MA bumble bees in trouble. Neonics have sub-lethal effects on non-honey bees. Butterflies more murderous than they look. Stop carpenter bees from remodeling your home (without killing them).

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Massachusetts bumble bees are in trouble

(Zach Portman) “A recent visit to my home state of Massachusetts inspired me to examine how bumblebees there have changed over time. By comparing iNaturalist records with historic accounts from scientist Otto Plath, I found clear declines in multiple species”

Why has the UK’s wet summer been bad for bees?

(The Conversation) Simply put, increasingly wet summers either destroy the flowers that native bees depend on as food or limit the amount of time some bees (like honey bees) spend out in the environment looking for what food is left.


New program aims to reverse wild pollinator losses in Europe

(Twitter, Riccardo Bommarco @BommarcoLab) “Today we started the @Safeguard2021 project!! It is funded by the European Union... @Safeguard2021 will address the status and trends of wild #pollinators in Europe.” Safeguard Project


Field-realistic neonic exposure has sub-lethal effects on non-honey bees

(Twitter, Dr Felicity Muth @felicitymuth) “In a meta-analysis we found that neonicotinoids affected bees’ reproductive output, amongst other things. We highlight the need for considering more species” Original paper

Wild bumble bee colony abundance predicts pollination services

(Twitter, Margarita Lopez-U @mmlopezu) “New paper... demonstrating that higher number of #bumblebee colonies (not counts) in pumpkin agroecosystems provide more pollination services” Original paper

Milkweed butterflies are more murderous than they look

(New York Times) Butterflies seem gentle as they flutter from plant to plant. But some may be more murderous than you imagine. Naturalists recently witnessed several species of milkweed butterfly harassing, subduing and subsequently feeding on milkweed caterpillars, presumably to get their fill of toxic alkaloids inside the larvae. Although butterflies had previously been observed feeding on grasshoppers that harbor toxic alkaloids, no one had ever documented adult butterflies stealing such compounds from their own kin.

In Missouri, a human ‘bee’ works to better understand climate change’s effects

(Scientific American) Missouri wildflowers are blooming up to a week longer than they used to, creating a late summer pileup of species flowering all at once. Which means a flower could get the wrong pollen from the pollinators flitting back and forth among them.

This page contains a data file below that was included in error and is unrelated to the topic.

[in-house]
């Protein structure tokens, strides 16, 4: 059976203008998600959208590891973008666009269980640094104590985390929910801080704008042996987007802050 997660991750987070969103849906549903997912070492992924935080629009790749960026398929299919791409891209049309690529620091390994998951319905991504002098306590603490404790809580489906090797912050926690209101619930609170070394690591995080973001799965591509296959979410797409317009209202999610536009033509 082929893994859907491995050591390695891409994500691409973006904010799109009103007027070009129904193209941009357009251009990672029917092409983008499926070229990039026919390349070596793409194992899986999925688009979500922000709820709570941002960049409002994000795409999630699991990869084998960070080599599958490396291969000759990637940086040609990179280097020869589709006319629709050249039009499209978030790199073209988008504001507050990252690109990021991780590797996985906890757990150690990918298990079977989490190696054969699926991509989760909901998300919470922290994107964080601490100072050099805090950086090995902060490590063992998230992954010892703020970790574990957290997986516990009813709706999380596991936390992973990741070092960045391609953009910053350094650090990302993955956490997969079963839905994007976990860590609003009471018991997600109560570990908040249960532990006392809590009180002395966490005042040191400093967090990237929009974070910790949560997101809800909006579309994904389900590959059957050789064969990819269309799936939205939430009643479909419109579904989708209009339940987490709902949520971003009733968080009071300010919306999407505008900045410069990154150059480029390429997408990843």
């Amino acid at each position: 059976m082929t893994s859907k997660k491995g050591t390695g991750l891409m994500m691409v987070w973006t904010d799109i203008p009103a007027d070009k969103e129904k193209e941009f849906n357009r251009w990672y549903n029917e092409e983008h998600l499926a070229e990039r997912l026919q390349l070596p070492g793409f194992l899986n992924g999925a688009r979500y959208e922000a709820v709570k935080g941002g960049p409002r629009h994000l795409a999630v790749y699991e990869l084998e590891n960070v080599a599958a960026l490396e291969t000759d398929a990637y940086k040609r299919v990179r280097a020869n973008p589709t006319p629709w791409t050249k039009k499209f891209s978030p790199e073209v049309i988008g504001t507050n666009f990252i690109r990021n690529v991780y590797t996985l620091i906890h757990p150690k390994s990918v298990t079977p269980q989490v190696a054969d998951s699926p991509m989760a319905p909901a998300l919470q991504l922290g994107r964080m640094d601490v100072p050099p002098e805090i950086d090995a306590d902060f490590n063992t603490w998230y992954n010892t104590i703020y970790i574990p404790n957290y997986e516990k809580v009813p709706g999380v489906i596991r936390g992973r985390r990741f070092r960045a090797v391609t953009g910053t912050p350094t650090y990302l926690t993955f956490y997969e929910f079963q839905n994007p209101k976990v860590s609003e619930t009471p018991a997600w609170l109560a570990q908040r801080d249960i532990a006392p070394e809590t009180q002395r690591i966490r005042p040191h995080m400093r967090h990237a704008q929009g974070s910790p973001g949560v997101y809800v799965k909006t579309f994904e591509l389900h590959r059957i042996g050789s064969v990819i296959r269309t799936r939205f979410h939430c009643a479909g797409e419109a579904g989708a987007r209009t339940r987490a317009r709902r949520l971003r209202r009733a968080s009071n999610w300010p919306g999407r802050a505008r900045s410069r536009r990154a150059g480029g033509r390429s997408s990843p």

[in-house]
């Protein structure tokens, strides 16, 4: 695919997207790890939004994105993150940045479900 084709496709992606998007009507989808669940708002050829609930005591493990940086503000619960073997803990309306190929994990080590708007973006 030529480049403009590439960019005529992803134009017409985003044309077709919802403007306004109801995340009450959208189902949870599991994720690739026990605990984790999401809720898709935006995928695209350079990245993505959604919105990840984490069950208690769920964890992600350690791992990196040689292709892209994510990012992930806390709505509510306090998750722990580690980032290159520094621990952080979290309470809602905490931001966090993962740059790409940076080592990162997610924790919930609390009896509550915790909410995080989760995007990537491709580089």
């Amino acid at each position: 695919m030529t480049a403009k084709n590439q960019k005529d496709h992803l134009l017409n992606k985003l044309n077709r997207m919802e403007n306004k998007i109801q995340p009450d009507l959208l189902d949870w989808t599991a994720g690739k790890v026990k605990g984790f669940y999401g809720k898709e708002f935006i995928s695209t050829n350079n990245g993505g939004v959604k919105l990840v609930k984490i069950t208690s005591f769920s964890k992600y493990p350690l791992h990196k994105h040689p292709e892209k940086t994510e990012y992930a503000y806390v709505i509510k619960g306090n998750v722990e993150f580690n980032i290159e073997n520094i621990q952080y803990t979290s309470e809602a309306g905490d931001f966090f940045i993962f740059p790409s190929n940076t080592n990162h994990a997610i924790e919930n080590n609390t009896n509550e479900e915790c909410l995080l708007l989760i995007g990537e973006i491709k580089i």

Field guides for Mediterranean pollinators

(Twitter, FLOWer Lab @cfe_FLOWerLab) “The @4Pollinators project, launched several field guides about pollinators in the Mediterranean.” Field guides


Simple ways to get carpenter bees to stop remodeling your home

(Popular Science) None of these tips involve extermination. Instead, we’re talking about almond or citrus oil, painting wood, and wind chimes.

Vote for bumble bee project to receive UK lottery funding

(The National Lottery) Each week National Lottery players in the UK raise millions of pounds for good causes. Since the very first National Lottery draw in 1994, player support has funded more than 635,000 projects, raising more than £43 billion for good causes. Pollinating the Peak is an ambitious natural heritage project trying to revive bumble bee numbers. The project is based in Derbyshire and has a focus on the Bilberry bumble bee, a Peak District priority species.


Big-Bee: An initiative to promote understanding of bees through image and trait digitization

(Pensoft, Biodiversity Information Science and Standards) “Extending Anthophila Research Through Image and Trait Digitization (Big-Bee) is a newly funded US National Science Foundation Advancing Digitization of Biodiversity Collections project. Over the course of three years, we will create over one million high-resolution 2D and 3D images of bee specimens, representing over 5,000 worldwide bee species, including most of the major pollinating species.”

One More Thing…

Because wow: How metal-infused jaws give some ants an exceptionally sharp bite.

Scientists already knew that some small animals’ piercing and slashing body parts are infused with metals such as zinc and manganese, making the parts tough and durable. Now, a new study shows how these tool-like appendages form hard and extremely sharp cutting edges. The team found that zinc atoms were dispersed homogeneously, rather than in chunks, throughout a single tooth. This uniformity allows the ants to grow much thinner, sharper blades, since chunks of mineral limit how sharp the tool can be.